Assessment of 5th Infantry Division
[From Christian Science Monitor, Jan. 5, 1970]

LAI KHE, VIETNAM- When the Vietnamese battalion commander at Fire Base Mahone was killed in action, his battalion was quickly pulled off the line.

In the American Army, the battalion would have fought on. But the loss of a key man was a major blow to the Vietnamese battalion and raised real questions as to whether the battalion could continue in combat.
In almost any Vietnamese Army division, the loss of a senior officer in an important position has impact. This is particularly true in the Vietnamese 5th, which now is just venturing out into difficult action after years as a garrison-hugging “coup division”.
President Thieu formerly commanded the 5th, and it was his power base as he began his rise to sovereignty. Under later commanders, the 5th, stationed near Lam Son north of Saigon, was available should there be a need to save the palace from insurrection.
It was not until this fall that the disgruntled American command was able to prevail upon the Vietnamese to remove the politically safe and militarily cautious commander of the 5th and replace him with another Vietnamese officer, Major Gen. Nguyen Van Hieu. While not considered brilliant, General Hieu is thought of as moderately diligent by both Vietnamese and American officers.
Now the general is trying to lead his division to some higher level of competence. Most observers agree that if the 5th does become good it will bode well for the Vietnamese Army, for the 5th now is just about the worst of the 10 Vietnamese divisions.
At one time, not so long ago, there was something of a running competition among American advisers as to who could claim to be with the absolute worst divisions. The 5th, the 18th, and the 25th were all in the running, as horror stories were swapped.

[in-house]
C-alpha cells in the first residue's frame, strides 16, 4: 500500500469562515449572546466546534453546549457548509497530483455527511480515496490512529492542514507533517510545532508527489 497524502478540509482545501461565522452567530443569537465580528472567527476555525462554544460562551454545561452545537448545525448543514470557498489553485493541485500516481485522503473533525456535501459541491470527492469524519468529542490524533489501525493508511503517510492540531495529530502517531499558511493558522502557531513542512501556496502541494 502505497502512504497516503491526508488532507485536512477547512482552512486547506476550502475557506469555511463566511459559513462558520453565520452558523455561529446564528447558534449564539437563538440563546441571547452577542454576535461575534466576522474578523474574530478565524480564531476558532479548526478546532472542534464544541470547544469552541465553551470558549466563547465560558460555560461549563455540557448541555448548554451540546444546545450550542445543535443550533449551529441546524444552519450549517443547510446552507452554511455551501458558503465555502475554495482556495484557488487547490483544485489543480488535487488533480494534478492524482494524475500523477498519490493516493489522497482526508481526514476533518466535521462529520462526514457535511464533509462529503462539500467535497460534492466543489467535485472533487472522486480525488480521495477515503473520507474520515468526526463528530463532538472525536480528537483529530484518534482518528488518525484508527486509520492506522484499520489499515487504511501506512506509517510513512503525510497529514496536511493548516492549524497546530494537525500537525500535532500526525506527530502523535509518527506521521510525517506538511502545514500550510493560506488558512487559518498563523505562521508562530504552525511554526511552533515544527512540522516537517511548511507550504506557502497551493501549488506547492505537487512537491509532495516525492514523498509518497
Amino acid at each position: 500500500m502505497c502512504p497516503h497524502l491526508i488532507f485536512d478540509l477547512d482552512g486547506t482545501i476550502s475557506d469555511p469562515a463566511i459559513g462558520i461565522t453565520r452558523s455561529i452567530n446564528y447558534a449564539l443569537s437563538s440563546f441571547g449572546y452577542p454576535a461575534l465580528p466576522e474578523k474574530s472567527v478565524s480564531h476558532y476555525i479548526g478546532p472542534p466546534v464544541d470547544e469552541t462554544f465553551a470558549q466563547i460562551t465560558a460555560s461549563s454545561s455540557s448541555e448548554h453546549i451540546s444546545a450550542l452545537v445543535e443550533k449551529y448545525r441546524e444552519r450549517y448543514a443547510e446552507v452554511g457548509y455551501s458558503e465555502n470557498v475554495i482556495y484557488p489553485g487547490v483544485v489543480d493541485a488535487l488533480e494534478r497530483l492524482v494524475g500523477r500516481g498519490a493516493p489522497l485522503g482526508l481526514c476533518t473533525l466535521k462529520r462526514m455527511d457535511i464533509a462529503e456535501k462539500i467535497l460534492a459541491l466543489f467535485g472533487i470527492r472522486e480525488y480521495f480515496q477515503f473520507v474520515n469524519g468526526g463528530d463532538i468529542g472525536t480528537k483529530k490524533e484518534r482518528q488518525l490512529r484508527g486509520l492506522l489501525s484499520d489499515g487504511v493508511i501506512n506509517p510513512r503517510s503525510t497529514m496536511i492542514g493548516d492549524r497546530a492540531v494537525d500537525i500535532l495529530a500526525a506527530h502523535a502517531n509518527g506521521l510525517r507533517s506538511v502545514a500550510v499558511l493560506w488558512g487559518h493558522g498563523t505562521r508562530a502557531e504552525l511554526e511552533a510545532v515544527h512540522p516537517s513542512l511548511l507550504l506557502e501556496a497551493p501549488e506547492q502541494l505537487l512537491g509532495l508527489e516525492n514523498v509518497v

It was not until 1969 that the desire for real, measurable improvement in these divisions became more than a matter of hope. In March, Secretary of Defense Melvin R. Laird told the command here in no uncertain terms that it had to get much more serious than ever before in preparing Vietnamese units – even the worst – to assume the burdens of war. Galvanized into action, the command began looking around to ways to step up progress.
Last summer, the American and Vietnamese units began working much more closely together in combined operations. Units of the 5th have been working with elements of the U.S. 1st Infantry, in particular, as well as the U.S. 1st Cavalry Division (Airmobile).
Since the 1st U.S. and the Vietnamese began working together under the program called “dong tien”, which translates as “progress together,” there have been substantial increases in enemy killed, captives, Hoi Chanhs (ralliers to the government side), and weapons captured. In terms of these conventional measures, the 8th Regiment of the Vietnamese 5th is doing about three times as well as before.
The Vietnamese in general are compiling better records than the Americans. During one month, for instance, the Vietnamese 5th elements and territorial forces garnered all but eight of the 61 ralliers in the U.S. 1st Infantry’s area of operations.
The 5th Division’s kill rates are high, particularly in the cases of the better battalions. But American officers agree that the various tallies are an imperfect measure of a division’s performance and capabilities. So far, however, nothing better has been devises.